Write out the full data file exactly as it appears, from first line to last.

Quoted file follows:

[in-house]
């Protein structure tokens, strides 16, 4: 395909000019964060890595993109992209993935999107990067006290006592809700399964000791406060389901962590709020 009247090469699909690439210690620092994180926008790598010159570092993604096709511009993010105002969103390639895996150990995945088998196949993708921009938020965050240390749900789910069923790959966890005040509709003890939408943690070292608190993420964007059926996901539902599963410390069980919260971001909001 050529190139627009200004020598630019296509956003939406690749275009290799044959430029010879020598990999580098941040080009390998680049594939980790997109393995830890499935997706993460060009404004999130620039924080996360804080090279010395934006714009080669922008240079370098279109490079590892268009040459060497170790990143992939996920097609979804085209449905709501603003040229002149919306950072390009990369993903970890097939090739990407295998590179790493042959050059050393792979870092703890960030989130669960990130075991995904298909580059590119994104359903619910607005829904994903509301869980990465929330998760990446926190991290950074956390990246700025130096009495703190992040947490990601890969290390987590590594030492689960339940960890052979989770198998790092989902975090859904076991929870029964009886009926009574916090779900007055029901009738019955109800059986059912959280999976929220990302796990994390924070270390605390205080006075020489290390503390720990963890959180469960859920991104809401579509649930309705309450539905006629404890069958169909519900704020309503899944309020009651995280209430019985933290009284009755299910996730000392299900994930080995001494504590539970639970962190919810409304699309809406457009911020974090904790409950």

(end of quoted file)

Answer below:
[in-house]
């Protein structure tokens, strides 16, 4: 395909000019964060890595993109992209993935999107990067006290006592809700399964000791406060389901962590709020 009247090469699909690439210690620092994180926008790598010159570092993604096709511009993010105002969103390639895996150990995945088998196949993708921009938020965050240390749900789910069923790959966890005040509709003890939408943690070292608190993420964007059926996901539902599963410390069980919260971001909001 050529190139627009200004020598630019296509956003939406690749275009290799044959430029010879020598990999580098941040080009390998680049594939980790997109393995830890499935997706993460060009404004999130620039924080996360804080090279010395934006714009080669922008240079370098279109490079590892268009040459060497170790990143992939996920097609979804085209449905709501603003040229002149919306950072390009990369993903970890097939090739990407295998590179790493042959050059050393792979870092703890960030989130669960990130075991995904298909580059590119994104359903619910607005829904994903509301869980990465929330998760990446926190991290950074956390990246700025130096009495703190992040947490990601890969290390987590590594030492689960339940960890052979989770198998790092989902975090859904076991929870029964009886009926009574916090779900007055029901009738019955109800059986059912959280999976929220990302796990994390924070270390605390205080006075020489290390503390720990963890959180469960859920991104809401579509649930309705309450539905006629404890069958169909519900704020309503899944309020009651995280209430019985933290009284009755299910996730000392299900994930080995001494504590539970639970962190919810409304699309809406457009911020974090904790409950």